How is the GMAT scored?
The GMAT is scored out of 800, based on the results of the quantitative reasoning and verbal reasoning sections.
The analytical writing section is scored separately on a scale from 0-6, in increments of 0.5.
The integrated reasoning section is also scored separately, on a scale of 1-8.
What score do I need?
The score that you will need to gain admission to your school of choice will likely vary, depending on factors such as the level of prestige of your chosen school and the strength of the rest of your application.
For entry into a top-20 business school in the USA, a score of around 650 (73rd percentile) may keep you in the running.
For a top-10 school, you might be looking at needing closer to a score between 700-730 (88th-96th percentile).
If other parts of your application aren’t the strongest – for example you got a bad grade in a relevant class, or your statement of purpose isn’t top notch – then getting a high GMAT score may be one way to try and compensate for this.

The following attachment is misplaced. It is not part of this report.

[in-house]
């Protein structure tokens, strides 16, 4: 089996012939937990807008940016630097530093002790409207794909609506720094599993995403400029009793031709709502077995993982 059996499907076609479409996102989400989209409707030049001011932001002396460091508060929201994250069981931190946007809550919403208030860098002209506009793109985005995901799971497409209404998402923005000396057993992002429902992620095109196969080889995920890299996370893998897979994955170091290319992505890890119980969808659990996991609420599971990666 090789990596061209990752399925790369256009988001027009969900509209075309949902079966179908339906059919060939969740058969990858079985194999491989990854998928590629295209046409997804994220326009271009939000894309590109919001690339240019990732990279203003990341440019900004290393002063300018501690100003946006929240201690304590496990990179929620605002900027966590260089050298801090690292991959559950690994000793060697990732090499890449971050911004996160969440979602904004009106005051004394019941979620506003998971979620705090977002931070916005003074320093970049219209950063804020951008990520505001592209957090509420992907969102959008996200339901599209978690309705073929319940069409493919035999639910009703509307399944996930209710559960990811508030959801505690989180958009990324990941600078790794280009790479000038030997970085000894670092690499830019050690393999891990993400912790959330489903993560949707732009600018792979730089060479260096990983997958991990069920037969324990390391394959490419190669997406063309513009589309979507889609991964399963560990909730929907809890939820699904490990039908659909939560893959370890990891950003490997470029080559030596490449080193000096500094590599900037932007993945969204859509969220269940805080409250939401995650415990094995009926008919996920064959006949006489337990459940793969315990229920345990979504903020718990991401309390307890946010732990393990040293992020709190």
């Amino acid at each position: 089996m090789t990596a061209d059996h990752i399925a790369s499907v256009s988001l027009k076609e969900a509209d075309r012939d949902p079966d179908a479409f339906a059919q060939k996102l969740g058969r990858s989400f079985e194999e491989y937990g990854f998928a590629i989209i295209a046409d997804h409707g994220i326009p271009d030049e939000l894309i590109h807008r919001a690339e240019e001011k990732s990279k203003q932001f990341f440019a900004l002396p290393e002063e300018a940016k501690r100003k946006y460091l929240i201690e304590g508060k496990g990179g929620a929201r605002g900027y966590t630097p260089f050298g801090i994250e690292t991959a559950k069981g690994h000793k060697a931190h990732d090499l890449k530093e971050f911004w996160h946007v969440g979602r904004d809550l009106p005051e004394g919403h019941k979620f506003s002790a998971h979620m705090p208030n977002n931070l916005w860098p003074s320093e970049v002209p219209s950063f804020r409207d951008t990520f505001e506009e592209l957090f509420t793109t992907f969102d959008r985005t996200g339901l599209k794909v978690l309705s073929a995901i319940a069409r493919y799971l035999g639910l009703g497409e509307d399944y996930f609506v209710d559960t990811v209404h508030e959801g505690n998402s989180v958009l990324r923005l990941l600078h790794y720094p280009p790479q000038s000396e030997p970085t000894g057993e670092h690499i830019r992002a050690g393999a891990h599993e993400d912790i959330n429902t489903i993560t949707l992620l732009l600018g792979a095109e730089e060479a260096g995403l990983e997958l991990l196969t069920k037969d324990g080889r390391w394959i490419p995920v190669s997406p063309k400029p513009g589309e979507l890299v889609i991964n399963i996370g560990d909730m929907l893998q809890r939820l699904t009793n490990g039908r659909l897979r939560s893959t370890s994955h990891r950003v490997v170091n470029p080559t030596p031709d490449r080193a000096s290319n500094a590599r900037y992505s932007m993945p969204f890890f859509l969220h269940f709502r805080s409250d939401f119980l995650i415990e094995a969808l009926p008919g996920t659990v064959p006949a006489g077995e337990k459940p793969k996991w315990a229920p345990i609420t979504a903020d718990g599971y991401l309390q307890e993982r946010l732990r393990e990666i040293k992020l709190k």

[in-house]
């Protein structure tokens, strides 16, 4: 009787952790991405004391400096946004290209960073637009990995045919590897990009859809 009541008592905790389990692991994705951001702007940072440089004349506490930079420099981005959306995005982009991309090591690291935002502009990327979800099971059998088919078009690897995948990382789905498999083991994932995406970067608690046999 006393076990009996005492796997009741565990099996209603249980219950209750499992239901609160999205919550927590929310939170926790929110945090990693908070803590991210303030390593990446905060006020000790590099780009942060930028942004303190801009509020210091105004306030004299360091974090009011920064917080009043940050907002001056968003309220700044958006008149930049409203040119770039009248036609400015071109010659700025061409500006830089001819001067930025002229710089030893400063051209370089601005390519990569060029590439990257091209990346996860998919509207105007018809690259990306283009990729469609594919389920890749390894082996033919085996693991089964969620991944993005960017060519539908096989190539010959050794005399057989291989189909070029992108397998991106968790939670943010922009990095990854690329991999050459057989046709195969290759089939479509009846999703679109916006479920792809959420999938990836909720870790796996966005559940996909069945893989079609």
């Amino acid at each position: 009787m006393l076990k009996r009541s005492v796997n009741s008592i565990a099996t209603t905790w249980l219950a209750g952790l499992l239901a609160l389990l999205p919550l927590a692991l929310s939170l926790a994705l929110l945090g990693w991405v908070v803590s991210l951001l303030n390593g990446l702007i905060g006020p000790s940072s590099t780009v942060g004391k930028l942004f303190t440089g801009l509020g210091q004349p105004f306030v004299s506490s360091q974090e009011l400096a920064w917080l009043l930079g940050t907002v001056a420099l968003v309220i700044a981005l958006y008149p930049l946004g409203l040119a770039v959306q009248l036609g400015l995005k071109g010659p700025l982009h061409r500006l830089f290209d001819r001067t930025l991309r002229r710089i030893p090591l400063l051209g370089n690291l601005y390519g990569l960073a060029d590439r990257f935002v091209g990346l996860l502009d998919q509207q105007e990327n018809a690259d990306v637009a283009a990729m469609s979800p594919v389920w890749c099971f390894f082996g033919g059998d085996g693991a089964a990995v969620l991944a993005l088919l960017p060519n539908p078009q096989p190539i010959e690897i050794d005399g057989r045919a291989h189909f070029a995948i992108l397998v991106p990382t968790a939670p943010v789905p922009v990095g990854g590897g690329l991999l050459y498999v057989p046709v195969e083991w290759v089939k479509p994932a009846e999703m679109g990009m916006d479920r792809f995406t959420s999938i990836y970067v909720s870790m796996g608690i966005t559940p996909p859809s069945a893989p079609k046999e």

What makes the GMAT so tough?
- It’s long – like, really long: 3 hours can be a long time to concentrate (even with those 2 optional 8-minute breaks!) so stamina can be key here. Pacing yourself can be a great way to make it through the 3-hour exam grind.
- The test format can throw you: If you don’t familiarize yourself with practice tests, some of the multi-step questions could throw you a curveball. Getting to grips with the timings and structure is a great way to prepare for the GMAT.
- It’s in English (potentially tricky if this isn’t your first language): While this may not be an issue for everyone, grammatical intricacies in the verbal section and structuring your argument in the analytical section can prove tough for those with English as a second language.
How can I best prepare for the GMAT?
If you haven’t been (completely) put off by this point, here are some top tips for acing your GMAT preparation and starting your MBA journey.
Top tips for acing the GMAT
Familiarize yourself with the test structure, timings, and content
The last thing you probably want to be spending precious seconds on in the exam is figuring out the questions! Making sure you know ahead of time what will come up and in what order is a great way to save time on exam day.
Develop a GMAT-specific study plan that includes each section
A plan can be a great tool. Actually following that plan? Probably even better. No matter how you aim to prepare for the GMAT, aim to do so both thoroughly and consistently to help set you in good stead for the test itself.